I regularly hear people getting excited about having been awarded stock options in their companies, but not having any idea what the value of those options actually are. As a startup CEO, I wanted to write a quick guide for our current and future employees on how stock options work, and give some rules of thumb about how to assign a financial value to your options grants.
[Disclaimer: I’m not an attorney, and stock option plans can have slight differences that result in huge changes of value. I’ve assumed “vanilla” stock options here, but you should read your options paperwork to understand how your situation may be different. Also, this assumes options in a venture-backed kind of company; options in publicly traded companies are a totally different beast.]
Salary + Equity
If you’ve ever been offered a job at a startup, you may have heard the hiring manager say something like “We can’t match a big company salary, but we’re going to give you X thousand stock options, so you have huge upside!”. Options in a startup company do a great job of aligning investor, manager, and employee incentives. They can also return life-changing sums of money for employees when things go well. However, people frequently over-value their stock options, leading to disappointment when (and if) their company is acquired, or goes public.
What’s An Option?
A Stock Option gives you the ability to purchase shares of a company at a pre-defined price (the “strike price”). If your option plan lets you buy shares at $0.10 per share, and the company sells for $1.00 per share, you make a profit of $0.90 per share. Nice!
Mistake #1: Not Knowing Your Ownership Percentage
An employee might know that they have options to buy 10,000 shares at $0.10. But privately-held companies don’t really have an advertised share price, so knowing how much your shares will be worth is tricky. You need to know both the number of shares you have options to buy, as well as the total number of shares that have been issued for the company. Many private companies won’t tell you the total number of shares that have been issued. If a company does this, assume your options are worthless. You have no way of assessing the value of the shares without this information. At MedCrypt, we have about 5.3 million shares outstanding. So an employee with options for 10,000 shares could own approximately 0.19% of the company.
To find your ownership percentage, divide your number of shares by the total shares outstanding. Here is a table showing the relative ownership percentage for an employee with 10,000 options in a few different scenarios.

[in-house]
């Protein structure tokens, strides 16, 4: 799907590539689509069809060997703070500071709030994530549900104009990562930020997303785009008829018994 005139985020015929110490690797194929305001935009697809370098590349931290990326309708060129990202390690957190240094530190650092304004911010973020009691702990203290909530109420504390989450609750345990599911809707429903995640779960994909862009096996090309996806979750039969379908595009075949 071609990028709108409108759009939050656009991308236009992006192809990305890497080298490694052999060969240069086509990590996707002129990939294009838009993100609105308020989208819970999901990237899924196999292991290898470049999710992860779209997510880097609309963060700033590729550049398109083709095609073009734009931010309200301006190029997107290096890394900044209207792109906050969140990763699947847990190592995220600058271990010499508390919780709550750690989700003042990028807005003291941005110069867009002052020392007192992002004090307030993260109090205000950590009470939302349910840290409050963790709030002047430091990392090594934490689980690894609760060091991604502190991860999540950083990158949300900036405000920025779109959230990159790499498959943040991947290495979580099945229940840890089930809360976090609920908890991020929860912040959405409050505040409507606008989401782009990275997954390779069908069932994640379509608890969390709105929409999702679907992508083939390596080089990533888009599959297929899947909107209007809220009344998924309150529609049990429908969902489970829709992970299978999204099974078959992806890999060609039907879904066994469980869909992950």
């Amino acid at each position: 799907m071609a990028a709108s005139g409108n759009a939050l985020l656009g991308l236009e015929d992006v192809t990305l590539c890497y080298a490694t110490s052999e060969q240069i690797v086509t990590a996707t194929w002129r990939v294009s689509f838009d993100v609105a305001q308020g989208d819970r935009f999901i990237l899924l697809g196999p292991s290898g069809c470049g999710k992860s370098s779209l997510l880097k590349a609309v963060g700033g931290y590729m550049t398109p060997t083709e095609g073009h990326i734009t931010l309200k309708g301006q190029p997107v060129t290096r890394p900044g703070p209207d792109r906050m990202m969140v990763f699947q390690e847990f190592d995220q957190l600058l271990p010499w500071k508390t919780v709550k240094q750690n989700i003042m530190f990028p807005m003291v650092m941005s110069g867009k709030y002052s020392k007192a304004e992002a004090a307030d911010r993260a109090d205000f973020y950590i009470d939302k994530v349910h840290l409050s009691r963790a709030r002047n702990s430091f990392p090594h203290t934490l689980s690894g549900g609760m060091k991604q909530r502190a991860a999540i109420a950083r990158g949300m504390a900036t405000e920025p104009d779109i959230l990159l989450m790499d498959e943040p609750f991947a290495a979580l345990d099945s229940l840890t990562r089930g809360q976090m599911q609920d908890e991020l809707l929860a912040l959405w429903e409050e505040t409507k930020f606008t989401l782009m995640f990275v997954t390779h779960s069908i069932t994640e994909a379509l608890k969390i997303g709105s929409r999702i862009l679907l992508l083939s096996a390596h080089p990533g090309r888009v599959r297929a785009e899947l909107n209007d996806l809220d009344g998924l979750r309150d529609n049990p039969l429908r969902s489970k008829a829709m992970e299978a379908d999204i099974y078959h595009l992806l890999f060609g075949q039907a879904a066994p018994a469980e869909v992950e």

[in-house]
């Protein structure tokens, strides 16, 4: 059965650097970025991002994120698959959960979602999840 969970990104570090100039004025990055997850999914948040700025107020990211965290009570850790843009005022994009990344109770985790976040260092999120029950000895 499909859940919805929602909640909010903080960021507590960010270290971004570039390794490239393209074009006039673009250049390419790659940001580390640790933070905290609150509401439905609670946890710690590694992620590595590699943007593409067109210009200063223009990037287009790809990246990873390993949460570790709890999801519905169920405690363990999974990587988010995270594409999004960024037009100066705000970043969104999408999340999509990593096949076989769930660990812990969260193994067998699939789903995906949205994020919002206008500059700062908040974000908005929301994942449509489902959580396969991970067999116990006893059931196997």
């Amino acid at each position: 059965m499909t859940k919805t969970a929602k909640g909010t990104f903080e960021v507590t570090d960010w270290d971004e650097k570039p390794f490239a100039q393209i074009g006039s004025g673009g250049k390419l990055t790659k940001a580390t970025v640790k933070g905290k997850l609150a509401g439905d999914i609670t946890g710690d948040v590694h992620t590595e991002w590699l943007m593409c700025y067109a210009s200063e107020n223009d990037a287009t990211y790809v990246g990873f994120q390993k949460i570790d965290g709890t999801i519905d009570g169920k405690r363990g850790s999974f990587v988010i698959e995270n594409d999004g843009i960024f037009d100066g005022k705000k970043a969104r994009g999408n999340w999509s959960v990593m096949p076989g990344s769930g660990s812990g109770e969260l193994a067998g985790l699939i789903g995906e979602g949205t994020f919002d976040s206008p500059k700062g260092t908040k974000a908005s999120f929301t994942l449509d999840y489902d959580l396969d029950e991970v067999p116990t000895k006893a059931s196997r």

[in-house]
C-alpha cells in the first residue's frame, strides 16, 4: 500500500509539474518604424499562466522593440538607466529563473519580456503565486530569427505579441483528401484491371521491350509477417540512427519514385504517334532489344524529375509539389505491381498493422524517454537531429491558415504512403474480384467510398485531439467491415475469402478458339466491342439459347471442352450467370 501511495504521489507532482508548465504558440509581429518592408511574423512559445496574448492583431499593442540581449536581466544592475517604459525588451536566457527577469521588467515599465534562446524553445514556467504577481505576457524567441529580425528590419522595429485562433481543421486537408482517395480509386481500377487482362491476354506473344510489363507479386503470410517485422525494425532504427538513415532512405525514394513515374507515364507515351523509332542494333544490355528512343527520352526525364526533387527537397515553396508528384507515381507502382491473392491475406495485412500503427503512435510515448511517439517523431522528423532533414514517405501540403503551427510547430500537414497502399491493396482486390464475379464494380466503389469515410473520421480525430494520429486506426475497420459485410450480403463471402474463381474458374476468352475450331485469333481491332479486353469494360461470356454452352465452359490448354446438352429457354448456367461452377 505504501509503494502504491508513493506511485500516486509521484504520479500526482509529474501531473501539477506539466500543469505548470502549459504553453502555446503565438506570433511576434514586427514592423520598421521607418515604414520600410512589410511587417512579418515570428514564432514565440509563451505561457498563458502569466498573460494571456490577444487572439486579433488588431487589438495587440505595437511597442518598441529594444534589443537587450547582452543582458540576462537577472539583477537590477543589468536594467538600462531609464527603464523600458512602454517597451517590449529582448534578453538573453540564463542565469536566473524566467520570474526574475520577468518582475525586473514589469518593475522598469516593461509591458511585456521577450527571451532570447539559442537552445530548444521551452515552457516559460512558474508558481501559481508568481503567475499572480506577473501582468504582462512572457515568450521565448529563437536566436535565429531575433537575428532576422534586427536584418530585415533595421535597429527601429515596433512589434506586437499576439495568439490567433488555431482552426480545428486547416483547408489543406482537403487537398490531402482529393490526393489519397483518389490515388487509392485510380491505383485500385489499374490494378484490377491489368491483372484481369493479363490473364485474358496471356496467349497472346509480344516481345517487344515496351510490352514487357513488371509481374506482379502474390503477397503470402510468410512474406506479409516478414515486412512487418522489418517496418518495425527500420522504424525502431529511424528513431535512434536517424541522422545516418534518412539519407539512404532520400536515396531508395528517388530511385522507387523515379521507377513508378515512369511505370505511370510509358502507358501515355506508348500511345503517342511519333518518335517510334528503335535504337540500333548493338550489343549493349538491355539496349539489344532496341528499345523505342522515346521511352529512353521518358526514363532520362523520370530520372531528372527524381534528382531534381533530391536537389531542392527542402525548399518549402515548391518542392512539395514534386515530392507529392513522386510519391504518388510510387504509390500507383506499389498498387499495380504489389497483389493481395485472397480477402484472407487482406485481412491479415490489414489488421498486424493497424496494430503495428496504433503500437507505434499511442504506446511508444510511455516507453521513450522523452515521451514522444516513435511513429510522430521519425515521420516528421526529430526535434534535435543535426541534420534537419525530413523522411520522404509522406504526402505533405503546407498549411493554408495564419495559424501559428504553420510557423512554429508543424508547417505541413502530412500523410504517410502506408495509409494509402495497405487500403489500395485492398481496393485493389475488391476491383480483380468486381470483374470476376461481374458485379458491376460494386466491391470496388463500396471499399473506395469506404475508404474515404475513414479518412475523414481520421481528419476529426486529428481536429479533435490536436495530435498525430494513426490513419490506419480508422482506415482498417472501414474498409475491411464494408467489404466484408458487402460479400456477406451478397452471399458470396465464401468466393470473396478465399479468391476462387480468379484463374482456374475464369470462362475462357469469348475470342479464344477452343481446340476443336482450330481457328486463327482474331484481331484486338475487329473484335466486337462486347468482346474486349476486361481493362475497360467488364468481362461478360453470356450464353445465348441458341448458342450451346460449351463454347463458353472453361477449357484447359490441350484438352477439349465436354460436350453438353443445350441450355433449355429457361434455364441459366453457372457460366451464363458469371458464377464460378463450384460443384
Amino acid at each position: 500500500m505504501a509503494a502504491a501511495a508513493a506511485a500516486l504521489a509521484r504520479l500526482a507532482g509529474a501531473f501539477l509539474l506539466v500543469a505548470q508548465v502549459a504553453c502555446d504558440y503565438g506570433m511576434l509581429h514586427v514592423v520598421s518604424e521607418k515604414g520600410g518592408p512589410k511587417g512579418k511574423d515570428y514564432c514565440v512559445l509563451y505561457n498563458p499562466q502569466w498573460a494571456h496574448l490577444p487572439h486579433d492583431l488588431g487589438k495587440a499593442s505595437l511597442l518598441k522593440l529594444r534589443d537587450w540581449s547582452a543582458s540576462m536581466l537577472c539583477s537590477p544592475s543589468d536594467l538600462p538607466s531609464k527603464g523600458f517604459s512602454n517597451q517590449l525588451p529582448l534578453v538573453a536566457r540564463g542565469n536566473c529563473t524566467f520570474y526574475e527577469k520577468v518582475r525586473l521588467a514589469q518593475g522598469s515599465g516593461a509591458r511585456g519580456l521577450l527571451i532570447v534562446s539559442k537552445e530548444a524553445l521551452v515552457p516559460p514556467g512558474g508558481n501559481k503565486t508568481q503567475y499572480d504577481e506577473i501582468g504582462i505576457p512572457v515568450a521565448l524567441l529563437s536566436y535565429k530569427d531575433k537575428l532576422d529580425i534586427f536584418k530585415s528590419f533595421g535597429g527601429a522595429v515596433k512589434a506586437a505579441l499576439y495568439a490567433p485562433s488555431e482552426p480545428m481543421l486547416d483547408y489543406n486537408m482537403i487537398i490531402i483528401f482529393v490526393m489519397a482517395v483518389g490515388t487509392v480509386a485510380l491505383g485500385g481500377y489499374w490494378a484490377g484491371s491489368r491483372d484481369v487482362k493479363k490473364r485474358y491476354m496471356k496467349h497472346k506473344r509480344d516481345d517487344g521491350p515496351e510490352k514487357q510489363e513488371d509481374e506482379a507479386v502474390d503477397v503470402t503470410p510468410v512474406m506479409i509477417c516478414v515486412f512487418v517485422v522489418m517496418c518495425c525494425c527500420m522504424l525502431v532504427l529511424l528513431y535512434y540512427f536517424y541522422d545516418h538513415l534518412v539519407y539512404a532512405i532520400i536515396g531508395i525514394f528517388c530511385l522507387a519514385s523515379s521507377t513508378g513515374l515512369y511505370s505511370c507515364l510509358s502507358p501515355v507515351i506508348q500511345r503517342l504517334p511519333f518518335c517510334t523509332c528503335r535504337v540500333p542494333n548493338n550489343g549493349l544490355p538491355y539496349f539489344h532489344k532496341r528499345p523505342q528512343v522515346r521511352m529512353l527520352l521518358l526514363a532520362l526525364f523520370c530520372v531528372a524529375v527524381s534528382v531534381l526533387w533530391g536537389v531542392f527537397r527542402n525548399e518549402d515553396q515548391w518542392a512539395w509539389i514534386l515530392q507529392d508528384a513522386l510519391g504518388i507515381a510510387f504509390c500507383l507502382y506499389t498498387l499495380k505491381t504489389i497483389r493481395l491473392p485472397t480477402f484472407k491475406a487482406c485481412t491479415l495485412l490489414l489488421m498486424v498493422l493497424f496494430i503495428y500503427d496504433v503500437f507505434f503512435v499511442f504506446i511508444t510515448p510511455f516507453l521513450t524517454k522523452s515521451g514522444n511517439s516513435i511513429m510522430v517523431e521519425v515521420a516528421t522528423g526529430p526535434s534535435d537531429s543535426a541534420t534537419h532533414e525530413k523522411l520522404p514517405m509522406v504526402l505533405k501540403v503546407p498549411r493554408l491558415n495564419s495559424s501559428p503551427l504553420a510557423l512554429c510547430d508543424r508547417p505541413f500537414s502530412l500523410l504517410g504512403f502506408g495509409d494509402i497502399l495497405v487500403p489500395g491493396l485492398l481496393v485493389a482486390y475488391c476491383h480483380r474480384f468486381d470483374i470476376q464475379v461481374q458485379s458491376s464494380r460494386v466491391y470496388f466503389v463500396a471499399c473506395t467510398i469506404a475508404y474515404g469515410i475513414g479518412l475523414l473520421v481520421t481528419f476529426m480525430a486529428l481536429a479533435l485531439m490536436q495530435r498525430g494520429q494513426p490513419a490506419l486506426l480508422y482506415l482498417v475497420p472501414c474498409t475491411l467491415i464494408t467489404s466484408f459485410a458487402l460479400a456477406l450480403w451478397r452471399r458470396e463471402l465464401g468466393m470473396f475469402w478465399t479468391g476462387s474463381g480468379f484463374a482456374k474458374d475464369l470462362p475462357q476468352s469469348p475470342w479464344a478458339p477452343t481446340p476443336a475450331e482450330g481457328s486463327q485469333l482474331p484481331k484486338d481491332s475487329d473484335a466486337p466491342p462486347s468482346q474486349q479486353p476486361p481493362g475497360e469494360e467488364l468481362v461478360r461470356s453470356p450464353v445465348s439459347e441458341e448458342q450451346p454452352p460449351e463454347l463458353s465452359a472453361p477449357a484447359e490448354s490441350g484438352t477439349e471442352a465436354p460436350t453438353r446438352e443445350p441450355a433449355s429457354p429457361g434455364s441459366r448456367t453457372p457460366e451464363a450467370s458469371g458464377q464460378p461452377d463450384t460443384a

Mistake #2: Using a VC’s Valuation Of Your Company
People will hear that a Venture Capitalist (VC) has valued their company at $1B, and simply multiply their ownership percentage by $1B. This can lead to huge disappointment.
When VCs invest in companies, they almost always get “preferred shares”, which come with a few extra features. One of these features is a “liquidation preference”. This means that, if the company is acquired, the preferred share holders each get their initial investment back before any other share holders get a dollar.
Let’s look at someone who has options for 10,000 shares, at a company that was just acquired for $100M. They may think their options are worth $100k.
If that company has raised $50M in VC funding, there is actually only $50M left after the liquidation preference to split between shareholders. Therefore, this employee’s 10,000 options are actually worth $50k.
It’s even worse if that company has raised $70M.
An Equation For Valuing Your Stock Options
Your Money = (Your Shares / Total Shares) * (Exit Value — Money Raised)
Here is a table showing the options value for an employee with 0.1% ownership in a company, with various different liquidation preferences and exit values.
It’s not a coincidence that the whole bottom left corner of the chart shows $0. If a company doesn’t sell for more money than it has raised from investors, common stock is basically worthless.
Employee options almost always have some “vesting period”. This means that you actually have to work for the company for some period of time in order to earn the options. A common vesting period is 3 years for employees.
What if the company sells before your options have vested? Unless your company offers “accelerated vesting”, you’re out of luck.
Exercising Your Options
In order for your “options” to become “shares”, you need to “exercise” your options. That means you need to write a check. If you have 10,000 options, and the strike price is $0.10, you’ll be writing a check for $1,000 to your company to get those shares.
If you decide to leave the company, you normally only have 90 days to exercise your options. That means you’ll be quitting, and writing your boss a big fat check on the way out the door. Lots of employees don’t exercise their options upon leaving the company, which means those options were essentially worth $0 to the employee. (So much for making up for a lower salary!)
When Can I Sell My Shares?
In a VC-style company, you could only really sell your shares if 1) the company is acquired, or 2) if the company “goes public” (aka IPOs). The probability of either of those things happening is far less than 100%. Again, if the company never sells or IPOs, your options are probably worth $0.
I’m a huge fan of employees having equity in their companies, and stock options are the most common way to do that. But don’t just assume that 10,000 options should make up for a $10k salary cut. There is a lot of information you need to know in order to value your options.
If you’d like to work for a company solving a big problem, that grants equity to employees, and is transparent about how the company is run, MedCrypt is hiring! We’d love to hear from you. email@example.com
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